Appendix: The Model
Adams, C, and D. Gros, “The Consequences of Real Exchange Rate Rules for Inflation,” International Monetary Fund Staff Papers, 33 (September 1986), pp. 439–476.
Cuddington, J.T., and J.M. Viñals (a), “Budget Deficits and the Current Account: An Intertemporal Disequilibrium Approach,” Journal of International Economics, 21 (1986) pp. 1–24.
Cuddington, J.T., and J. M. Viñals (b), “Budget Deficits and the Current Account in the Presence of Classical Unemployment,” Economic Journal, 96 (March 1986), pp. 101–119.
Frenkel, J.A., and A. Razin, “The Mundell-Fleming Model A Quarter Century Later,” International Monetary Fund Staff Papers, 34 (December 1987), pp. 567–620.
Heller, P.S., R.D. Haas, and A.H. Mansur, A Review of the Fiscal Impulse Measure, Occasional Paper 44, International Monetary Fund, May 1986.
Henderson, D.W., “Comment,” in The Canadian Balance of Payments: Perspectives and Policy Issues, ed. by D. Purvis, Montreal, Institute for Research on Public Policy, 1983, pp. 222–237.
Khan, M., and R. Zahler, “The Macroeconomic Effects of Changes in Barriers to Trade and Capital Flows: A Simulation Analysis,” International Monetary Fund Staff Papers, 30 (June 1983), pp. 223–282.
This paper was presented at the 44th Congress of the International Institute of Public Finance, held in Istanbul on August 22, 1988, and will be published in a forthcoming book edited by Vito Tanzi. Thomas Mayer contributed to the development of the computational general equilibrium model. Comments by Kemal Dervis, Manuel Guitián and Jürgen Reitmaier are gratefully acknowledged.
For detailed discussion of the adjustment program and the principal lessons derived from it, see Kopits (1987).
For a description of recent financial innovations, see Central Bank of the Republic of Turkey (1988).
In 1986, legislative authority was granted to sell SEEs to the private sector; since then, a number of enterprises have been selected as candidates for privatization.
The share of extrabudgetary funds and local governments in total general government outlays rose from less than one tenth in 1983 to about one fourth in 1987.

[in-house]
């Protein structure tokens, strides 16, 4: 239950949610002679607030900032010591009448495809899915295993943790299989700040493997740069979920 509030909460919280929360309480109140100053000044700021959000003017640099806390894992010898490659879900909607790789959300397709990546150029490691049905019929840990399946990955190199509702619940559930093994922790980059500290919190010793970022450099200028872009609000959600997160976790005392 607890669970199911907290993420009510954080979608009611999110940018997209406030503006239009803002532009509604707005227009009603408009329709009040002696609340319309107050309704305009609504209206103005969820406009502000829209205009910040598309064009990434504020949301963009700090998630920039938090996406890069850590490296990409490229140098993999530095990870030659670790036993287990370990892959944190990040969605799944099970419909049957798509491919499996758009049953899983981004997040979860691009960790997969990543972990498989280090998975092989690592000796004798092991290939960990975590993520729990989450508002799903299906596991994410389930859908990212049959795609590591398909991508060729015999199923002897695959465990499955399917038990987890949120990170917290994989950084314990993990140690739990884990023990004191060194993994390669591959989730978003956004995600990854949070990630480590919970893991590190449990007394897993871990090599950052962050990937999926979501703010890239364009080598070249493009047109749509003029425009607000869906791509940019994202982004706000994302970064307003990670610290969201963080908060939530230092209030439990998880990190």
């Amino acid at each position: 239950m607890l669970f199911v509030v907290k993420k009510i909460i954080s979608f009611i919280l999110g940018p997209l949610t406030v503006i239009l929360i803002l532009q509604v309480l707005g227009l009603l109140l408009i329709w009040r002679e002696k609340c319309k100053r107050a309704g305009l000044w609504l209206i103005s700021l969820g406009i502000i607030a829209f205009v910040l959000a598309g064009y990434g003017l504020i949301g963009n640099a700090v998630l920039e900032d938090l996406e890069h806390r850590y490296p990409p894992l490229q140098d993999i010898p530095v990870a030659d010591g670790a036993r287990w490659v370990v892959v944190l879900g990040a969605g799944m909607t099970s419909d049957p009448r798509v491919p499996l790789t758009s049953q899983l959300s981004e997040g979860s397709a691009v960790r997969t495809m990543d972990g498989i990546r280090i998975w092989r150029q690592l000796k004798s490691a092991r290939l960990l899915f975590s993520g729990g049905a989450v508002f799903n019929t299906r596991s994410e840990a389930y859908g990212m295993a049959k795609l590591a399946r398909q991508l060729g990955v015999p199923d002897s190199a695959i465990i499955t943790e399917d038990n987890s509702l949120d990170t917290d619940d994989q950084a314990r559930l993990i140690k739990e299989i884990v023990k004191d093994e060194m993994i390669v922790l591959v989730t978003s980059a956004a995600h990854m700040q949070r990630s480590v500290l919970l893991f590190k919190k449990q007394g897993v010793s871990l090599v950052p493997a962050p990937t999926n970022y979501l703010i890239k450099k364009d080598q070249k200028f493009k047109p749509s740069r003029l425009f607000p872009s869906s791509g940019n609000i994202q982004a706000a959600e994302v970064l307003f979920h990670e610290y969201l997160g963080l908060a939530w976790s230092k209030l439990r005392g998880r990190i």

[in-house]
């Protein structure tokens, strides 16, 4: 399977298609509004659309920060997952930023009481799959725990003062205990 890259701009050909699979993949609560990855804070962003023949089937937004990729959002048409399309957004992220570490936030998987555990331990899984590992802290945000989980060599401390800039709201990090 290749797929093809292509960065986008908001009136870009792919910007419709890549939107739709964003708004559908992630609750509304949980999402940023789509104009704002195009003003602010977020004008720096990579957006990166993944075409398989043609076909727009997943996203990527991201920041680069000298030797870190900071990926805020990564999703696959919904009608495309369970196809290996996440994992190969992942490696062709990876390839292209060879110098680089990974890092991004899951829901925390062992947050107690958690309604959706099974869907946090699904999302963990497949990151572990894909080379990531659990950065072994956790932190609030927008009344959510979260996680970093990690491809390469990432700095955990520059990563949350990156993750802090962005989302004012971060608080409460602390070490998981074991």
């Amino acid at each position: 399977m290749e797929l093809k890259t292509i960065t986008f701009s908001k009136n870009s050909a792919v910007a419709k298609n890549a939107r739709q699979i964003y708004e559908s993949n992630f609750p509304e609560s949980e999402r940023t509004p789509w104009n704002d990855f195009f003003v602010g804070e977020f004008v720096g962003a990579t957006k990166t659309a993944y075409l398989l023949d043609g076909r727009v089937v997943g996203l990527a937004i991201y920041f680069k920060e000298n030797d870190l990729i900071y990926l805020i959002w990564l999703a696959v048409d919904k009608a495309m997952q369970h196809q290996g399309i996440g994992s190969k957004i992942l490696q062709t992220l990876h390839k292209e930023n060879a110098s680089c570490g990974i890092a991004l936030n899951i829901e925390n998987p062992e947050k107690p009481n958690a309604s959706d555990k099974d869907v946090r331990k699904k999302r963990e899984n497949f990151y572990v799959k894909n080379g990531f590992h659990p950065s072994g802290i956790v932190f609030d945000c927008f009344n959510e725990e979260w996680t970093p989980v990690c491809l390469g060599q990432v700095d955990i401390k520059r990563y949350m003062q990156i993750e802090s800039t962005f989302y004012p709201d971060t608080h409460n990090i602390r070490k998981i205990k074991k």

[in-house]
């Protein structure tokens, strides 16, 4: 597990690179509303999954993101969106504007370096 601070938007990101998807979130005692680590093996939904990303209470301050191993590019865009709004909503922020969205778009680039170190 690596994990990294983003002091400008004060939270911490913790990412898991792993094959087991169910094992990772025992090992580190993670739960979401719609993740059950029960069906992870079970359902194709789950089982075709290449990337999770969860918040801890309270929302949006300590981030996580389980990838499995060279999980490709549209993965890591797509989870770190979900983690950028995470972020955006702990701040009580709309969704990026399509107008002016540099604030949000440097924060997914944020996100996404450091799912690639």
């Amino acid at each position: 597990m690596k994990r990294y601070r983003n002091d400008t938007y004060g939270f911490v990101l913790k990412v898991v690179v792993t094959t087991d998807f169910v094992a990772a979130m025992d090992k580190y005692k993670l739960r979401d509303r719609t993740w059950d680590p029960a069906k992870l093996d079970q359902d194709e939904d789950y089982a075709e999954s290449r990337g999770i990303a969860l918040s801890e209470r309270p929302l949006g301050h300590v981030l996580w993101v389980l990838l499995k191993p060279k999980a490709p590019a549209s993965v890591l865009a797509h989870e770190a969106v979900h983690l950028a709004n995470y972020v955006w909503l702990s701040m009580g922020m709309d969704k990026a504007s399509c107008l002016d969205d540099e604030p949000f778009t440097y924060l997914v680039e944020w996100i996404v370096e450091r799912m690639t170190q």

The fiscal impulse is equivalent to the annual change in the difference between the cyclically neutral budget balance and the actual budget balance. In turn, the cyclically neutral budget balance is the difference between revenue that bears a constant proportion to actual nominal GNP and expenditure that bears a constant proportion to potential (trend) GNP—the proportions being measured in reference to a base year, for a discussion of the methodology, see Heller, Haas and Mansur (1986).
Although officially recorded exports are believed to be overstated on account of fictitious shipments or over-invoicing by exporters seeking to benefit from various subsidies, there is no hard evidence—based on partner country data—to suggest that such practices are large or that they have intensified in recent years.
However, as observed above, some of the 1984-85 reductions in import duties and deposit requirements, and in export tax rebates, were rolled back or replaced with similar measures in 1986-87.
Herein the focus of attention is the trade account which responds to variations in income and relative prices, rather than the current account, which includes sizeable unrequited transfers consisting almost entirely of remittances by Turkish workers abroad, determined by wage levels in the host country and exchange rate expectations.
The real exchange rate index in Table 1 has been calculated without accounting for the effect of changes in the trade regime, and notably, without allowing for the introduction of the VAT (levied initially at a 10 percent basic rate, raised later by 2 percentage points, and augmented by earmarked taxes and by advance income tax payments by businesses, set at one half of the taxpayers’ VAT liability), adjusted at the border on both exports and imports.
Instances of fluctuations were a 0.7 percent real appreciation in 1985 to dampen inflationary pressures, followed by 16.2 percent real depreciation in 1986, partly to stave off speculation against the Turkish lira in the early part of the year.
A description of the model is provided in the Appendix. An earlier version, including a number of simulations, was presented by one of the authors at a seminar in the Central Bank of the Republic of Turkey on March 20, 1986. For a discussion of similar models and a simulation of the effects of external liberalization, see Khan and Zahler (1983).